Today Aboriginal children are still removed from their families at alarming rates through the New Stolen Generation or by our youth detention centres being overrepresented by Aboriginal children and young people.  For that I am sorry. 

Today many Australians still deny the true history of these lands now called Australia – deny the Invasion and dispossession, the massacres and destruction, the racist government and church policies that removed and continue to remove Aboriginal children from their families, their culture, their hope.  For that I am sorry.

In the year 2000, over one million Australians right across these lands now called Australia, walked for Reconciliation.  In the year 2020 we still have not achieved Reconciliation – we need to keep walking.  I know this year, with leaning into the feeling of lament of National Sorry Day, that I will follow the call of Common Grace to recommit to #StillWalkingForReconciliation and I pray you do to.  If you have never taken a step for Reconciliation – a Reconciliation with friendship, truth and action, then maybe 2020 is the year. 

Why not take the opportunity of time and slowing down that 2020 has presented to contemplate, listen, learn and reflect.  Perhaps you could stand barefoot on the earth and look to the sky whilst you listen to Archie Roach’s “Took the Children Away”.  Watch the 30 minute video about the National Inquiry into the Separation of Aboriginal and Torres Strait Islander Children from Their Families or read the 1997 ‘Bringing Them Home Report’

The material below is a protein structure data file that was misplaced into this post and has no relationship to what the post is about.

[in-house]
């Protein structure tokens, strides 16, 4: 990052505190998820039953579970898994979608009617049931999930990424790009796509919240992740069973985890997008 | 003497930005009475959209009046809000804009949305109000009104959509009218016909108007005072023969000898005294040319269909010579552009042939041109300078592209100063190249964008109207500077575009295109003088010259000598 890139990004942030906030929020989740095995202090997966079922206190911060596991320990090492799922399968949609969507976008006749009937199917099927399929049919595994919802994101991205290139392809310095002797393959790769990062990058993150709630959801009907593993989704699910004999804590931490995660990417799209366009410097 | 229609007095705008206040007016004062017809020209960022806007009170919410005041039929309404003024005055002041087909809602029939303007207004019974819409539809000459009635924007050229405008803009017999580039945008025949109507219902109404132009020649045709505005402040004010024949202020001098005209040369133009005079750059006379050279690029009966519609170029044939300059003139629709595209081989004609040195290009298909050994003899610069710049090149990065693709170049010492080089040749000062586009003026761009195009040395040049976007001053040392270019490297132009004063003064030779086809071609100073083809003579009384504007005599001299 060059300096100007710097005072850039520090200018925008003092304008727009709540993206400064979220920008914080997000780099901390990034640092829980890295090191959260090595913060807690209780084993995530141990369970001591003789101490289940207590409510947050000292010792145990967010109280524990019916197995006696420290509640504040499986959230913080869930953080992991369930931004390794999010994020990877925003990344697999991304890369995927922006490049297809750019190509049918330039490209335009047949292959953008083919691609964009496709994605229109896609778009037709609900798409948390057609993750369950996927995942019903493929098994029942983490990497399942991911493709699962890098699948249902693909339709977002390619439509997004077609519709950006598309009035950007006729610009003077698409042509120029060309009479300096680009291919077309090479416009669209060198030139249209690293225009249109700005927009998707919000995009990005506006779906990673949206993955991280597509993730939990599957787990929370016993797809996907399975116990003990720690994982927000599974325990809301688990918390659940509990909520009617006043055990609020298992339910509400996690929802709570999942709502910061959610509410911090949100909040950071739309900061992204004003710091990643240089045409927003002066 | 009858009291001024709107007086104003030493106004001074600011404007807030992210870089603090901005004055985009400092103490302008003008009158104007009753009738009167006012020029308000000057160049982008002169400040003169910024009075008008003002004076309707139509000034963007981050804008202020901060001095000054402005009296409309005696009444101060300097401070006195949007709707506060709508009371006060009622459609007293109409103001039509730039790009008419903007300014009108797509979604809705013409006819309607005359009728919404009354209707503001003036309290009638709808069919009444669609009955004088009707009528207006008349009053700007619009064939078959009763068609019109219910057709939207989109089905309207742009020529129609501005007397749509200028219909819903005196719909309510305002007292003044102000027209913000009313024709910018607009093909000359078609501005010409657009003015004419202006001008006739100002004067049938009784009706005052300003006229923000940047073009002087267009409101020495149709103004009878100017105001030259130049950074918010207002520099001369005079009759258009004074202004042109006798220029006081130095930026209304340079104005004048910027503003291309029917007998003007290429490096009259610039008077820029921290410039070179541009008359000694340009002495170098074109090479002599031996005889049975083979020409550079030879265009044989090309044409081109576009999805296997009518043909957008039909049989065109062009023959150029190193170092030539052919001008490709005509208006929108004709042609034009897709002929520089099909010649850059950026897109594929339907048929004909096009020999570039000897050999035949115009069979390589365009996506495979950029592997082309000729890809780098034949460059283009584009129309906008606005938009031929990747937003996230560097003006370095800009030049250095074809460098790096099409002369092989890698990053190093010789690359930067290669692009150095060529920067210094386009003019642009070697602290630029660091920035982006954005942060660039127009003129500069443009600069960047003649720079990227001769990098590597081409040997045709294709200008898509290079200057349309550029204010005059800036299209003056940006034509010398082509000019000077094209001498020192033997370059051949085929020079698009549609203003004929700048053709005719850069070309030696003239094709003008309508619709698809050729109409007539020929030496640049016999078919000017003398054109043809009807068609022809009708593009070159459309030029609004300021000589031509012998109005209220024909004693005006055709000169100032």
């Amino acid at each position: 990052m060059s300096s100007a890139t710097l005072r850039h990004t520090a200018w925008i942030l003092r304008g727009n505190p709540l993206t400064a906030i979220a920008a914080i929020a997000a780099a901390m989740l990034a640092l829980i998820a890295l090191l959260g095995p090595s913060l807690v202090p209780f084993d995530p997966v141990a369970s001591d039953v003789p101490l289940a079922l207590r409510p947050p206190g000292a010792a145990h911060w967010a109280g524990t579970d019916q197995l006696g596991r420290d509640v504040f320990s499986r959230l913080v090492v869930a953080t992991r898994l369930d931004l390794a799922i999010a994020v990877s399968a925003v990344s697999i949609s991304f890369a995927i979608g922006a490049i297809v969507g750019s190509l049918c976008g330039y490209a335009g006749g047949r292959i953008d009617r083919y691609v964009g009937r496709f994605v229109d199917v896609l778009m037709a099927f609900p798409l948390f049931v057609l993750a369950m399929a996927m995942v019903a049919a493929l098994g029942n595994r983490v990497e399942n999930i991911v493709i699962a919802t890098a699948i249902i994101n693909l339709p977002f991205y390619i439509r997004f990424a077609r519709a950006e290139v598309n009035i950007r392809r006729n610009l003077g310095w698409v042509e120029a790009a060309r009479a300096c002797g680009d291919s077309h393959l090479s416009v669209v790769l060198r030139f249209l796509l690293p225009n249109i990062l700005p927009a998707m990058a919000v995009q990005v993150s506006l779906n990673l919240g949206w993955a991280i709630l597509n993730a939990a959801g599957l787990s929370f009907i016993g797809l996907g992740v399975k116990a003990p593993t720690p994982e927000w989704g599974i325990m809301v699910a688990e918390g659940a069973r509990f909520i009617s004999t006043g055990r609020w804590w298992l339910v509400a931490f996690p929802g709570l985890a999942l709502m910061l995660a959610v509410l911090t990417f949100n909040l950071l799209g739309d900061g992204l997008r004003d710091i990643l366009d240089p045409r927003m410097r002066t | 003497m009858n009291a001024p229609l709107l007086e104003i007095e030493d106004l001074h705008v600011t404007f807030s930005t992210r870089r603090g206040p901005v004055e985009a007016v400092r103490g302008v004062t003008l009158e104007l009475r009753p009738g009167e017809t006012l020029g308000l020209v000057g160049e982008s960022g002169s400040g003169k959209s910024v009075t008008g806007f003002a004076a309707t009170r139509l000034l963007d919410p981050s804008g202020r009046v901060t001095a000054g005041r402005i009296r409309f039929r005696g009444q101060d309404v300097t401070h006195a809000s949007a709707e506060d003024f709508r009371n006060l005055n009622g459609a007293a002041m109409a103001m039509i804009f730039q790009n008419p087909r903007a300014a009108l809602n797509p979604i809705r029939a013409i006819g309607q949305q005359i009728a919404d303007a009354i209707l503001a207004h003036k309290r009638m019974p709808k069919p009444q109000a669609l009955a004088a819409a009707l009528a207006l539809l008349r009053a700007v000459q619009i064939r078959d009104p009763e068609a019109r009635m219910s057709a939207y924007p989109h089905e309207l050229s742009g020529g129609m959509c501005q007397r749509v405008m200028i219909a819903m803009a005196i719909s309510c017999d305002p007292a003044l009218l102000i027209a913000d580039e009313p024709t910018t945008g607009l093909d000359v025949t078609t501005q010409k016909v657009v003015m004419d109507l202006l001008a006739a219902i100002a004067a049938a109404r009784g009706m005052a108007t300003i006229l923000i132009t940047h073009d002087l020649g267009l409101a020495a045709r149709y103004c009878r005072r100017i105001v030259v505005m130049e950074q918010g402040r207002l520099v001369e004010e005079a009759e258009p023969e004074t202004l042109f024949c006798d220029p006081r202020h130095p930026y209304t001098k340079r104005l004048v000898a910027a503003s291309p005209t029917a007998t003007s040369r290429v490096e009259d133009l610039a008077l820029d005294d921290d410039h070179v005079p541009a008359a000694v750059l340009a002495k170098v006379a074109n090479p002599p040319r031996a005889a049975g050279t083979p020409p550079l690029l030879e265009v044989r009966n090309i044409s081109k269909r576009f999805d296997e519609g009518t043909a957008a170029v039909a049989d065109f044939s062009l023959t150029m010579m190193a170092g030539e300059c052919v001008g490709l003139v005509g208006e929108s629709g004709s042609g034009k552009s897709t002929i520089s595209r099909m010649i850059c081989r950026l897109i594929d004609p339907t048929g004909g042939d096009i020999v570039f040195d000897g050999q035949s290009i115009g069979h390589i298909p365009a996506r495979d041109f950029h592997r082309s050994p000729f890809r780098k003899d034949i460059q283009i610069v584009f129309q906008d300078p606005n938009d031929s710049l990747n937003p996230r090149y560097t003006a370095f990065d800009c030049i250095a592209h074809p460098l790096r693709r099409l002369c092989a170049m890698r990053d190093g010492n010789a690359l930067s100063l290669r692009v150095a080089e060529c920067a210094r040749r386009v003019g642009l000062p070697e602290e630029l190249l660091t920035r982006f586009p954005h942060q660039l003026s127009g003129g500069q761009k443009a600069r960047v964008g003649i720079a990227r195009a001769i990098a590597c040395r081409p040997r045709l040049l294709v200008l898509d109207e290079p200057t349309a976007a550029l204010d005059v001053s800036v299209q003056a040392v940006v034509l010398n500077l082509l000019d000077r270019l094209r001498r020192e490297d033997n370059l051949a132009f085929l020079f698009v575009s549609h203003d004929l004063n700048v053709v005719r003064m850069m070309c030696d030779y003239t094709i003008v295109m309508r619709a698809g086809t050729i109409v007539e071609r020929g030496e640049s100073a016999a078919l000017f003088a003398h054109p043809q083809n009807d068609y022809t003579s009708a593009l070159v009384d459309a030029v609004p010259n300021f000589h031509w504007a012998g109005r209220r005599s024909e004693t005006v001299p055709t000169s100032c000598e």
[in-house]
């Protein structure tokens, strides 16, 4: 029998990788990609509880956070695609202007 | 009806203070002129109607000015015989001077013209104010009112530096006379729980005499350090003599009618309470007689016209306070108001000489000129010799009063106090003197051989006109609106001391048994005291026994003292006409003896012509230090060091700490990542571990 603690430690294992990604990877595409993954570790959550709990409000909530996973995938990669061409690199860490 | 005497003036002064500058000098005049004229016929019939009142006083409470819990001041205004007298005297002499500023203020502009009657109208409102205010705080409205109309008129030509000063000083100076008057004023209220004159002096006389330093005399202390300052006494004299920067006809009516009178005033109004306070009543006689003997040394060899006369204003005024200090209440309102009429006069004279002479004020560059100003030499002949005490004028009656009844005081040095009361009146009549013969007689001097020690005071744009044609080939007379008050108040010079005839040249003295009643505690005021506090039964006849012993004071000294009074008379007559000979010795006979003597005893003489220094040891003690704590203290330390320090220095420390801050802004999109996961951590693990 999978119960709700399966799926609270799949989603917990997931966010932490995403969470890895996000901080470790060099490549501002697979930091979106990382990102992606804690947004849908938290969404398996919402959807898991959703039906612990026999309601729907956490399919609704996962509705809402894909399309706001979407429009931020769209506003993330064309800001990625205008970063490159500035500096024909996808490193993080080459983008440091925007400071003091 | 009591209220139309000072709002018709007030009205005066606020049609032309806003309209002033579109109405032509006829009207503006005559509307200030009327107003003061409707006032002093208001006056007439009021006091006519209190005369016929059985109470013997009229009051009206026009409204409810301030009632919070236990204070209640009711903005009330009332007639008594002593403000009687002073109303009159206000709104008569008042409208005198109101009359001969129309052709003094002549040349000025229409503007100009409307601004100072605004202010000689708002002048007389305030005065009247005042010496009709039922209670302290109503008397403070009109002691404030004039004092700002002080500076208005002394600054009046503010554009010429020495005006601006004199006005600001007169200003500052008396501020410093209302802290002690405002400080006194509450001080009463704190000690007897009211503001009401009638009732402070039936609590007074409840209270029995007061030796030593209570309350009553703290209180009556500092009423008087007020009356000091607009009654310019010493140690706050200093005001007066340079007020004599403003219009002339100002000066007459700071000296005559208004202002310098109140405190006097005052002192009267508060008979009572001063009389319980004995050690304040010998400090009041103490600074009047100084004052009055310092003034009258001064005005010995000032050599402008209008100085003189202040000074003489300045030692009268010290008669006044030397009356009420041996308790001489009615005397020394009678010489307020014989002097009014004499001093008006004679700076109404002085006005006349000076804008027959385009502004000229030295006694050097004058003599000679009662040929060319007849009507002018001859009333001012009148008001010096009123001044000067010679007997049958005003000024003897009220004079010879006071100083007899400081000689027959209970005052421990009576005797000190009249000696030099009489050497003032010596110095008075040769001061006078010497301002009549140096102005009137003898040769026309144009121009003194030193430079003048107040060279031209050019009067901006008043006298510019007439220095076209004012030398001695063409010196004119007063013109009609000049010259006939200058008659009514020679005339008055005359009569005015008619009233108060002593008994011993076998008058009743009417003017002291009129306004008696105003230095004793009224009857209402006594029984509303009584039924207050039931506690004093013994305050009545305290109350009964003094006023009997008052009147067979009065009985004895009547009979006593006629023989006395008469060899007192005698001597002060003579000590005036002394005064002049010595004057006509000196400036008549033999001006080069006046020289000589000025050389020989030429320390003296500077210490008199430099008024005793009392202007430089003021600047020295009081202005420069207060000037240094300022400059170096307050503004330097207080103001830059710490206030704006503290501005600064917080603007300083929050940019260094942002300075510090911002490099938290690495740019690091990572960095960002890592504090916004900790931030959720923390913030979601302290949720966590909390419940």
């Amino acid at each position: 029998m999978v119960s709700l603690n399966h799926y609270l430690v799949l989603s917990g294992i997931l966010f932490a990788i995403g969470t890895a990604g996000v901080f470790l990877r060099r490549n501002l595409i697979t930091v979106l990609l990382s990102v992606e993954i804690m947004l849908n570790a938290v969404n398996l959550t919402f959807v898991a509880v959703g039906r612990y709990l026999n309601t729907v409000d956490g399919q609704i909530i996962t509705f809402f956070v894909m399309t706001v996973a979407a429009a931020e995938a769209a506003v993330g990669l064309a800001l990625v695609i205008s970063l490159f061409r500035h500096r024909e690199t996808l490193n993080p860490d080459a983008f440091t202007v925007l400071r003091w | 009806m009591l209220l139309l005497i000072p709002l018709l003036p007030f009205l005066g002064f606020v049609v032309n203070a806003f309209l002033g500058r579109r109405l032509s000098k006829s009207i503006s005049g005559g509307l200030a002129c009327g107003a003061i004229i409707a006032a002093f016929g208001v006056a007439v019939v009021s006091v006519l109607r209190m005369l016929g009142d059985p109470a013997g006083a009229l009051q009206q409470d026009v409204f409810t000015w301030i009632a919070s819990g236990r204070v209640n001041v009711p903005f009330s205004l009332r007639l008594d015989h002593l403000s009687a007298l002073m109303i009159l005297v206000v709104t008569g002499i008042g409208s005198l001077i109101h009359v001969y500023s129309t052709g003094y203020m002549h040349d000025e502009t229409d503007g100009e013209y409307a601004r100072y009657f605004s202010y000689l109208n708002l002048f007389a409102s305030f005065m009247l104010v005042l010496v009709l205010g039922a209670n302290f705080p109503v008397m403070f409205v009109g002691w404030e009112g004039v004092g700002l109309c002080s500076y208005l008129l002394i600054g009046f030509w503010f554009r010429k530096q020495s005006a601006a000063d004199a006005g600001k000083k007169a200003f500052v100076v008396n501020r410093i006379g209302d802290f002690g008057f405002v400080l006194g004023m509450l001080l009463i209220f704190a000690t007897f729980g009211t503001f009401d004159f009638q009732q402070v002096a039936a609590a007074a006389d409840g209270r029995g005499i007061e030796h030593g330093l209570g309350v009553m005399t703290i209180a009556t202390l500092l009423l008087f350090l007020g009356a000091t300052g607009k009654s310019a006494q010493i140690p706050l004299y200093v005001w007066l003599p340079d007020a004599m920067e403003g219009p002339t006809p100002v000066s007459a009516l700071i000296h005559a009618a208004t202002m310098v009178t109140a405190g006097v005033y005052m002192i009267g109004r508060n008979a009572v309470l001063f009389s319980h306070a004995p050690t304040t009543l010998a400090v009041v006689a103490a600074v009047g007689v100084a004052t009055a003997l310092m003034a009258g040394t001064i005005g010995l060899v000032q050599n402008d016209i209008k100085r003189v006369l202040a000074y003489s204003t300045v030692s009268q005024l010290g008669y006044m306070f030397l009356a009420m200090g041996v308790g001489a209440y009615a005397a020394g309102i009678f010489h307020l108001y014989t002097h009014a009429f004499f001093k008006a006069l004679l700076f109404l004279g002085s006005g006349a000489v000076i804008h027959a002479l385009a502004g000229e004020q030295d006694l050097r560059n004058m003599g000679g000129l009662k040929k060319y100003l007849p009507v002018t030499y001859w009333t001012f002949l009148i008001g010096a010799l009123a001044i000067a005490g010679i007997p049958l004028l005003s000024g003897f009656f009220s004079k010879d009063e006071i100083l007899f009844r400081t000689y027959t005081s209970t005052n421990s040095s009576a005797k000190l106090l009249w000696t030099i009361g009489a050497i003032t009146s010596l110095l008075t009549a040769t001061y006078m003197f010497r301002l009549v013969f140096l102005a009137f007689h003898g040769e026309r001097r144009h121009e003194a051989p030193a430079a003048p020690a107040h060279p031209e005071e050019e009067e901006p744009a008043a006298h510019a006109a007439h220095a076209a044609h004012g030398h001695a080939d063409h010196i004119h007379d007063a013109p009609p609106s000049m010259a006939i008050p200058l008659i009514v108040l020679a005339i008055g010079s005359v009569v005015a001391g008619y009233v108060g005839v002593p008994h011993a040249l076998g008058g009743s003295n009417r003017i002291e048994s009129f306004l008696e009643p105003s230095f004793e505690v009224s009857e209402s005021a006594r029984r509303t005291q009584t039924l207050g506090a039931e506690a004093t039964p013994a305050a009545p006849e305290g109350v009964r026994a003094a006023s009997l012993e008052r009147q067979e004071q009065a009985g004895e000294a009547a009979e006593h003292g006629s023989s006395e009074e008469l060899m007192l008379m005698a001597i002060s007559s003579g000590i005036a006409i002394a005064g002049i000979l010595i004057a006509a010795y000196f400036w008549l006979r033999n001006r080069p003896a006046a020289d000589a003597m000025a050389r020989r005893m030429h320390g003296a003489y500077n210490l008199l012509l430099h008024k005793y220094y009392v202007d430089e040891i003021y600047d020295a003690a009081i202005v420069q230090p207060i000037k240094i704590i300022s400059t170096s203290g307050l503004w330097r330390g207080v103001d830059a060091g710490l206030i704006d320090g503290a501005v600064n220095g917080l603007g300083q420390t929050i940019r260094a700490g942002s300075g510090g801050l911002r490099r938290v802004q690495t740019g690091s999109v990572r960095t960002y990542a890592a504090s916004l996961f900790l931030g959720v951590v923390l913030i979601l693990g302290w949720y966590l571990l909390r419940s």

What better time than National Sorry Day 2020 to connect or reconnect to the true history of Australia and in particular today with the stories of the Stolen Generations.  Saying sorry doesn’t mean you forget – it means you remember – and with remembering there can be healing and hope. 

Brooke Prentis is an Aboriginal Christian leader and is the CEO of Common Grace, a growing movement of over 47,000 Australian Christians passionate about Jesus and Justice.  You can recommit to #StillWalkingForReconciliation by following Common Grace on social media @commongraceaus and by accessing the website here

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2 thoughts on “Reflecting on Sorry Day”

  1. I grew up in Western Victoria. Most of the indigenous people in our area were either ‘gone’ or herded into missions like Framlingham. I didn’t truely begin to fathom what any of that really meant until I heard Archie Roach “Took the Children away”. It also wasn’t until I started to go overseas to serve with the UN Police and began to see first hand what it was for a people to be torn from their lands and sadly be the victims of massacres, that I more fully understood the hurt done to the Gunditmara people and those of other nations forced into Framlingham, like Archie. I am sorry.

  2. The covid-19 has been an eye-opener in many senses, certainly for me. I hope and pray that the world, including us, will learn from it and appreciate what blessings we have and usually take for granted, and the hurt we have sometimes inflicted on defenceless people. Let us learn to love one another whatever colour, creed or nationality others are. What a wonderful world we live in.